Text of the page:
RBB: Yes, I think the government’s main weapon in trying to get people to vote” yes” has been fear, threats that money won’t come out of the ATM’s, that there’ll be no money to pay pensions and social welfare. So there’s no positive reasons being given, it’s just “we’ve got to take this austerity, otherwise there will be disaster”, and in fact, we think the disaster is happening already. It’s clear Greece have been, if you like, the major victims of austerity, and now they’re proposing to generalize that austerity model right across Europe, and if didn’t work in Greece, what makes them think it’s going to work in the rest of Europe?
RT: How financially integrated is Ireland into Europe? We’re talking bank loans and bailouts, that kind of thing.
RBB: Oh, we’re very deeply intertwined. Europe are our biggest trading partners, so there’s no doubt that our fate is linked to the wider European economy, but I think there’s a battle going on in Europe as to whether we follow the Merkel-Sarkozy model of austerity and bailing out banks, or whether we go in a different direction where we prioritize employment, protection of public services, and economic growth, and we’re certainly for the latter.
RT: You seem so sure that the EU won’t cut off funding to Ireland even if the vote does go against measures proposed by Brussels. What makes you so sure?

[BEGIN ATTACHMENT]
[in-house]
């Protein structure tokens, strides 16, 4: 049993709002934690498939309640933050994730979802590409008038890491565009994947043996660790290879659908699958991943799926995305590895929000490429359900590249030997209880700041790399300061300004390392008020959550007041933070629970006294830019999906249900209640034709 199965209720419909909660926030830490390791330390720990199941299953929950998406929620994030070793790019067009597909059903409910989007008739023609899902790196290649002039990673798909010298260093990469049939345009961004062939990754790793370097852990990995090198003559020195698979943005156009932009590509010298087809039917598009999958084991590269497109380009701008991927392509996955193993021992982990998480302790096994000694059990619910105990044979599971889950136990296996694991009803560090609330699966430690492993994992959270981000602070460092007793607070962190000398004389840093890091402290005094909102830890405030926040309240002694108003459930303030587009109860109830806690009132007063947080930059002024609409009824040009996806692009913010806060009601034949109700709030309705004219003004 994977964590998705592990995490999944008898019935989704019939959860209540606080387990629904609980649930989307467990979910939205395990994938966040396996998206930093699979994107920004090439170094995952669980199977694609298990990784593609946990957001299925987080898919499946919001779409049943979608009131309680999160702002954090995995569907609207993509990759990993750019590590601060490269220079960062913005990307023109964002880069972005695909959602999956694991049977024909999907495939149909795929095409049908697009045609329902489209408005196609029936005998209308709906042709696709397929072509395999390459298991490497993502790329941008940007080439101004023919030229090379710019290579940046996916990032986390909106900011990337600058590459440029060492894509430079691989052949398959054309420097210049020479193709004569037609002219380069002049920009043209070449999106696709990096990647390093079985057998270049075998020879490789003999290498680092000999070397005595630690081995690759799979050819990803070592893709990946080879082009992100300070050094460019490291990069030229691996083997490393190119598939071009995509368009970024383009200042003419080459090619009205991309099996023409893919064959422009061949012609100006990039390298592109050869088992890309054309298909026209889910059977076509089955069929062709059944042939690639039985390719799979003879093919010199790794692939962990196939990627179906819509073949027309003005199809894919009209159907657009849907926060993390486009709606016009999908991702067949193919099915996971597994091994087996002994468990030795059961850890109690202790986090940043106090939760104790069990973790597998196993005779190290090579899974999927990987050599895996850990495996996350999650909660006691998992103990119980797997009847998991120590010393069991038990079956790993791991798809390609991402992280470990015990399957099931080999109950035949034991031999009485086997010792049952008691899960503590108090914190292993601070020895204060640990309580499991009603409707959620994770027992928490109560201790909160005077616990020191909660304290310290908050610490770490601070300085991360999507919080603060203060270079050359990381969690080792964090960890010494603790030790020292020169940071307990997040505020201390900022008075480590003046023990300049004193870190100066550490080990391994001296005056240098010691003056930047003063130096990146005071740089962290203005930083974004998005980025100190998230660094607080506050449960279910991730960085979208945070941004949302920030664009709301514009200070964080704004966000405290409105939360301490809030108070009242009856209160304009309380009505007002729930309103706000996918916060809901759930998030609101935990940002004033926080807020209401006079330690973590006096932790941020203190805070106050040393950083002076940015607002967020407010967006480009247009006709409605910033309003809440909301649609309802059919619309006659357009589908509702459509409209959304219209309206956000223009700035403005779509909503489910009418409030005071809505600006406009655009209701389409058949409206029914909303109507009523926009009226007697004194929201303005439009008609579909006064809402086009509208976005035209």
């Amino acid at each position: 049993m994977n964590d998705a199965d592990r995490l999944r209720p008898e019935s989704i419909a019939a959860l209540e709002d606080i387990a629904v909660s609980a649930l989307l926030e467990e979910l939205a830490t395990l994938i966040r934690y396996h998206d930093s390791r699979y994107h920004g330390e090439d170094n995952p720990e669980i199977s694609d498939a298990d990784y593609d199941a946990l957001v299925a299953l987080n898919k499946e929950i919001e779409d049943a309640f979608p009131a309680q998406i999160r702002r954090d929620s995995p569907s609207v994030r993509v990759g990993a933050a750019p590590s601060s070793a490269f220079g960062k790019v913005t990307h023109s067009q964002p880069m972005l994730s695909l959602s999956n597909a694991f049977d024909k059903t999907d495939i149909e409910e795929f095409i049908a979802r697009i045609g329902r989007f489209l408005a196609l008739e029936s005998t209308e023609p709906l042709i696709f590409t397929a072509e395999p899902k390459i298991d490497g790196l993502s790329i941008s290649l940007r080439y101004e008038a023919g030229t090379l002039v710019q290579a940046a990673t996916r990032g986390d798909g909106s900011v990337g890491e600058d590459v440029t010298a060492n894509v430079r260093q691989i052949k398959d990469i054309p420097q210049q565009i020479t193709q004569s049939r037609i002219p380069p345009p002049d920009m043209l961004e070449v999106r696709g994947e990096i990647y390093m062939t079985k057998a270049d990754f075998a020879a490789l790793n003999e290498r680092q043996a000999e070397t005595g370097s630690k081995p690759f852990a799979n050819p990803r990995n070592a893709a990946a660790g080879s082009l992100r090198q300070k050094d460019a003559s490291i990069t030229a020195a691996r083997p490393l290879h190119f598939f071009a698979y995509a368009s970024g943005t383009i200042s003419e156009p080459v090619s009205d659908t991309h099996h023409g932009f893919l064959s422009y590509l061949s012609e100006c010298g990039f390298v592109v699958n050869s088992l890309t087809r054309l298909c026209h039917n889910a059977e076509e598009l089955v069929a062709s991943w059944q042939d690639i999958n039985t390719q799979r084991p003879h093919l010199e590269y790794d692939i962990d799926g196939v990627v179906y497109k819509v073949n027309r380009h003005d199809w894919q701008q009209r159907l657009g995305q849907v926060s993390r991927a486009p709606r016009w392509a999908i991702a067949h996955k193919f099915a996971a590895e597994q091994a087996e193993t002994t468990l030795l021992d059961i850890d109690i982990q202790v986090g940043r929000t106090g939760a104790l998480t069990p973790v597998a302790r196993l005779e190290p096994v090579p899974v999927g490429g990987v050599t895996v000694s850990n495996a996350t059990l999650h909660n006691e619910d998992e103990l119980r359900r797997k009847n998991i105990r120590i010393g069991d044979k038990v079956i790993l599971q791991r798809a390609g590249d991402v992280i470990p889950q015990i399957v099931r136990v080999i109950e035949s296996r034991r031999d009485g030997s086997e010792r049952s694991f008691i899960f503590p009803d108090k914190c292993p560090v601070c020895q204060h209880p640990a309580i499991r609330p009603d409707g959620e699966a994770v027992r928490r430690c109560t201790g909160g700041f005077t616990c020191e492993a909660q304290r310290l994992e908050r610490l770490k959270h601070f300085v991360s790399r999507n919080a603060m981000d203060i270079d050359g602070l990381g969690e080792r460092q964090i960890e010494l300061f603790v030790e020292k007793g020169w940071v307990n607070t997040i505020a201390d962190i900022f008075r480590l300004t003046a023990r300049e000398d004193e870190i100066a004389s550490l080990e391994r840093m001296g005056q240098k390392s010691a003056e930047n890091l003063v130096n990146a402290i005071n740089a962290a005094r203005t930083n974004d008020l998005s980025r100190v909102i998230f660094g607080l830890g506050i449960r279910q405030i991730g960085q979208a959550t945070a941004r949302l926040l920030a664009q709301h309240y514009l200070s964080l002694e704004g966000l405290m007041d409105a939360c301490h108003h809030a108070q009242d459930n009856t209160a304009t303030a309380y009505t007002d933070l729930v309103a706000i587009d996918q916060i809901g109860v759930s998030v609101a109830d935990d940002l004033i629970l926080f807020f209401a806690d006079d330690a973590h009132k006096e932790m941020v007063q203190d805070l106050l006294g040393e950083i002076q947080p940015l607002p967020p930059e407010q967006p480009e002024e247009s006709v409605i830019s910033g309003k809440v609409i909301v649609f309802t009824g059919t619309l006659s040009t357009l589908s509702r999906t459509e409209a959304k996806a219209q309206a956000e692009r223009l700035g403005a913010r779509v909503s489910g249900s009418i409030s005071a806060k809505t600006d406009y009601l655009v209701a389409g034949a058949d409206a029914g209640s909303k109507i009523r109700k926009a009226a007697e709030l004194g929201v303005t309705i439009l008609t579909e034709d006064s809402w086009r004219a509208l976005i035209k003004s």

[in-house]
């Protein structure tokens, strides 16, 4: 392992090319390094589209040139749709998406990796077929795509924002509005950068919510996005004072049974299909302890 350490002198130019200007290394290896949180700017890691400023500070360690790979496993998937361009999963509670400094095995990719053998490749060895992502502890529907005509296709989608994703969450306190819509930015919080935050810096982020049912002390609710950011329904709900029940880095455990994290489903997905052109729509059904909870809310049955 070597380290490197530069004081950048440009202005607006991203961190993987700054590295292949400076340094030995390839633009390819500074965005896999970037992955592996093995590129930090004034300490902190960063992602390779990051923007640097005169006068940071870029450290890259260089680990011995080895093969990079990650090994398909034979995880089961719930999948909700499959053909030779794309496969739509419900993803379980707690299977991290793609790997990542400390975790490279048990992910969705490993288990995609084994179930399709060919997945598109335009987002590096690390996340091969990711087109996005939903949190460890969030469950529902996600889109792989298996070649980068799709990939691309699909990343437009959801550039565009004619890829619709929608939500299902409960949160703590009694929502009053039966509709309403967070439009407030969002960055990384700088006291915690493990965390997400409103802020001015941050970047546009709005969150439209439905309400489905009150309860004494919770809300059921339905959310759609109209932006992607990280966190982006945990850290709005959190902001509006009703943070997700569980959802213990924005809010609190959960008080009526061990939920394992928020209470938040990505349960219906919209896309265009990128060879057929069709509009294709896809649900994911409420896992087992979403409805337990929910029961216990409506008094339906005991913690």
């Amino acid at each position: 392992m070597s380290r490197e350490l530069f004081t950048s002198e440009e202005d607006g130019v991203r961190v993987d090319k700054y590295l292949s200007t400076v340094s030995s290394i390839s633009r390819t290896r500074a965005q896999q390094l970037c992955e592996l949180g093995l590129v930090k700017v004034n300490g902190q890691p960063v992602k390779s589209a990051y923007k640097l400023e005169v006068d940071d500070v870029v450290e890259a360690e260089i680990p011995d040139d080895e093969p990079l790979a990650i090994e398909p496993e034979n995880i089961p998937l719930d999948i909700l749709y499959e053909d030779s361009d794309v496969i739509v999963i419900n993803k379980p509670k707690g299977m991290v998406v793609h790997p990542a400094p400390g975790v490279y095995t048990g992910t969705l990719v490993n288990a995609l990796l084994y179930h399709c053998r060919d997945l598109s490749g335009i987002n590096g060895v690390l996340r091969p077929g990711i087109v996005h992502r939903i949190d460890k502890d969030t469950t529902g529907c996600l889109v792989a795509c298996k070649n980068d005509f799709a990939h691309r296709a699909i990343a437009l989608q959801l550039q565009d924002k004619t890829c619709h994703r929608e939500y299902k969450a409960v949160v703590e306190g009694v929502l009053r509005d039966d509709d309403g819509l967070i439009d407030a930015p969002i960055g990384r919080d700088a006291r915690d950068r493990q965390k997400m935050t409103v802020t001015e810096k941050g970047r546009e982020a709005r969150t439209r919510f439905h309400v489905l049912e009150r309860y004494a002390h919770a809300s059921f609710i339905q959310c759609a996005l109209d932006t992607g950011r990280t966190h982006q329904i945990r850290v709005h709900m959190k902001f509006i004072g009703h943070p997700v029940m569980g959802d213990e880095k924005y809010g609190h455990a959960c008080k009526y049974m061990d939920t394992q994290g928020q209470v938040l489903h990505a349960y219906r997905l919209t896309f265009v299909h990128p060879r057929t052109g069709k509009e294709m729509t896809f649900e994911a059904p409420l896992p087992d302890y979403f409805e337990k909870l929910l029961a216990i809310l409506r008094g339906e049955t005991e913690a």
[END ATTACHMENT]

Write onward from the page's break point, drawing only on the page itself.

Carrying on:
RBB: Well, I think there’s an implication that Europe bails countries out, and in fact what they’re doing is they’re bailing out the European financial system. That’s the reason they’re providing assistance. And if they perceive a threat to the European banks, to German, French, and British banks, they will provide funding, because otherwise the entire Euro zone will collapse. So we think it’s a bogus threat to suggest that if we vote no, they’re going to cut off funding, because they would be cutting off their nose to spite their face.
RT: Almost every major political party in Ireland is in the “yes” camp, and this treaty’s already been ratified by all but two European countries. Can so many political and economic minds be wrong?
RBB: Well, that’s not strictly true. Governments have signed up, have agreed to ratify the treaty, but in fact many of those governments are now finding themselves unable to actually get the treaty through their parliaments. The Dutch government have been unable to get it through their parliament. Francois Hollande is delaying the ratification, precisely because he believes on its own it will do more damage to the French economy, and now Angela Merkel cannot even get the fiscal treaty, which she wrote, effectively through the German parliament, because the German opposition are saying it will mean more cuts and do damage to the German economy. So I think there’s a real question mark over whether this treaty can be pushed through, and we want to add our weight to the forces in Europe that are saying more austerity won’t work, and that we need a different approach.